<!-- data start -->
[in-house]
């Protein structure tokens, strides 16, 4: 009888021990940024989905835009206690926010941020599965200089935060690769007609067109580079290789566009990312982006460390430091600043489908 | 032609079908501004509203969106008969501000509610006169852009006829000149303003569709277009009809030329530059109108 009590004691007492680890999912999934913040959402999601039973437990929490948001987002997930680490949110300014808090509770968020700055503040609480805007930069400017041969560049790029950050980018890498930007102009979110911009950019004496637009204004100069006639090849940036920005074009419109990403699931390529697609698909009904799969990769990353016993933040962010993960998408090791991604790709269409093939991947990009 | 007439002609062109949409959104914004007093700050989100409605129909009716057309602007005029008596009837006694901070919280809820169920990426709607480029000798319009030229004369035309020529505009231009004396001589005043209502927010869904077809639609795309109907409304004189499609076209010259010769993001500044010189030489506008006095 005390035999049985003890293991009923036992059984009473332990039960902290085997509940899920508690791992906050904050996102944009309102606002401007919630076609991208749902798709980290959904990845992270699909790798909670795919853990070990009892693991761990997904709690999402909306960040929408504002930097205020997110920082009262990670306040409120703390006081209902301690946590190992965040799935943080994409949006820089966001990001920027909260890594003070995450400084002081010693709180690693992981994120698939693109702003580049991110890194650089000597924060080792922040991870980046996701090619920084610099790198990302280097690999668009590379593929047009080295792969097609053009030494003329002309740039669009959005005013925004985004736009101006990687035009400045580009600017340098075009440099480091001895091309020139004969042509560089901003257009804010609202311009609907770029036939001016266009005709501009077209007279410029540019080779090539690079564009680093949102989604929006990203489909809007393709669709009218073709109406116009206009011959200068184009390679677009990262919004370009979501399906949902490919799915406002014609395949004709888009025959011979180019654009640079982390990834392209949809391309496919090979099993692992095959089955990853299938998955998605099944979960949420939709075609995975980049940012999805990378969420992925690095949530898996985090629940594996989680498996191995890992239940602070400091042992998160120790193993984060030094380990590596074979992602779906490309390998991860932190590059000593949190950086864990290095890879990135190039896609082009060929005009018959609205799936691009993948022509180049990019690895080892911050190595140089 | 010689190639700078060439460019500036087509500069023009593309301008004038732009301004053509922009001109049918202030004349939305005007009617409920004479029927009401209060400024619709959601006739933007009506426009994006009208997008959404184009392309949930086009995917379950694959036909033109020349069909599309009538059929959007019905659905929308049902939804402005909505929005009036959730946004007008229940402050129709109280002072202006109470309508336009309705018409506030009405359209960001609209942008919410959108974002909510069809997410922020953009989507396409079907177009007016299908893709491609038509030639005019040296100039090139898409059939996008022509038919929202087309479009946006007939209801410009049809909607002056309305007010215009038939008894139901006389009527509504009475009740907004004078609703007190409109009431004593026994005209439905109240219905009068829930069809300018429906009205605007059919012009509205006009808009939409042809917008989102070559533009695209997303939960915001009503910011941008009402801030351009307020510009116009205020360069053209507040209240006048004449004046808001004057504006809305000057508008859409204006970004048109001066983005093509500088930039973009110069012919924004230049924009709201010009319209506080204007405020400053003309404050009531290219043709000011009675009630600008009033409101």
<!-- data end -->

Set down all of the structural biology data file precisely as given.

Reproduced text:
[in-house]
């Protein structure tokens, strides 16, 4: 009888021990940024989905835009206690926010941020599965200089935060690769007609067109580079290789566009990312982006460390430091600043489908 | 032609079908501004509203969106008969501000509610006169852009006829000149303003569709277009009809030329530059109108 009590004691007492680890999912999934913040959402999601039973437990929490948001987002997930680490949110300014808090509770968020700055503040609480805007930069400017041969560049790029950050980018890498930007102009979110911009950019004496637009204004100069006639090849940036920005074009419109990403699931390529697609698909009904799969990769990353016993933040962010993960998408090791991604790709269409093939991947990009 | 007439002609062109949409959104914004007093700050989100409605129909009716057309602007005029008596009837006694901070919280809820169920990426709607480029000798319009030229004369035309020529505009231009004396001589005043209502927010869904077809639609795309109907409304004189499609076209010259010769993001500044010189030489506008006095 005390035999049985003890293991009923036992059984009473332990039960902290085997509940899920508690791992906050904050996102944009309102606002401007919630076609991208749902798709980290959904990845992270699909790798909670795919853990070990009892693991761990997904709690999402909306960040929408504002930097205020997110920082009262990670306040409120703390006081209902301690946590190992965040799935943080994409949006820089966001990001920027909260890594003070995450400084002081010693709180690693992981994120698939693109702003580049991110890194650089000597924060080792922040991870980046996701090619920084610099790198990302280097690999668009590379593929047009080295792969097609053009030494003329002309740039669009959005005013925004985004736009101006990687035009400045580009600017340098075009440099480091001895091309020139004969042509560089901003257009804010609202311009609907770029036939001016266009005709501009077209007279410029540019080779090539690079564009680093949102989604929006990203489909809007393709669709009218073709109406116009206009011959200068184009390679677009990262919004370009979501399906949902490919799915406002014609395949004709888009025959011979180019654009640079982390990834392209949809391309496919090979099993692992095959089955990853299938998955998605099944979960949420939709075609995975980049940012999805990378969420992925690095949530898996985090629940594996989680498996191995890992239940602070400091042992998160120790193993984060030094380990590596074979992602779906490309390998991860932190590059000593949190950086864990290095890879990135190039896609082009060929005009018959609205799936691009993948022509180049990019690895080892911050190595140089 | 010689190639700078060439460019500036087509500069023009593309301008004038732009301004053509922009001109049918202030004349939305005007009617409920004479029927009401209060400024619709959601006739933007009506426009994006009208997008959404184009392309949930086009995917379950694959036909033109020349069909599309009538059929959007019905659905929308049902939804402005909505929005009036959730946004007008229940402050129709109280002072202006109470309508336009309705018409506030009405359209960001609209942008919410959108974002909510069809997410922020953009989507396409079907177009007016299908893709491609038509030639005019040296100039090139898409059939996008022509038919929202087309479009946006007939209801410009049809909607002056309305007010215009038939008894139901006389009527509504009475009740907004004078609703007190409109009431004593026994005209439905109240219905009068829930069809300018429906009205605007059919012009509205006009808009939409042809917008989102070559533009695209997303939960915001009503910011941008009402801030351009307020510009116009205020360069053209507040209240006048004449004046808001004057504006809305000057508008859409204006970004048109001066983005093509500088930039973009110069012919924004230049924009709201010009319209506080204007405020400053003309404050009531290219043709000011009675009630600008009033409101």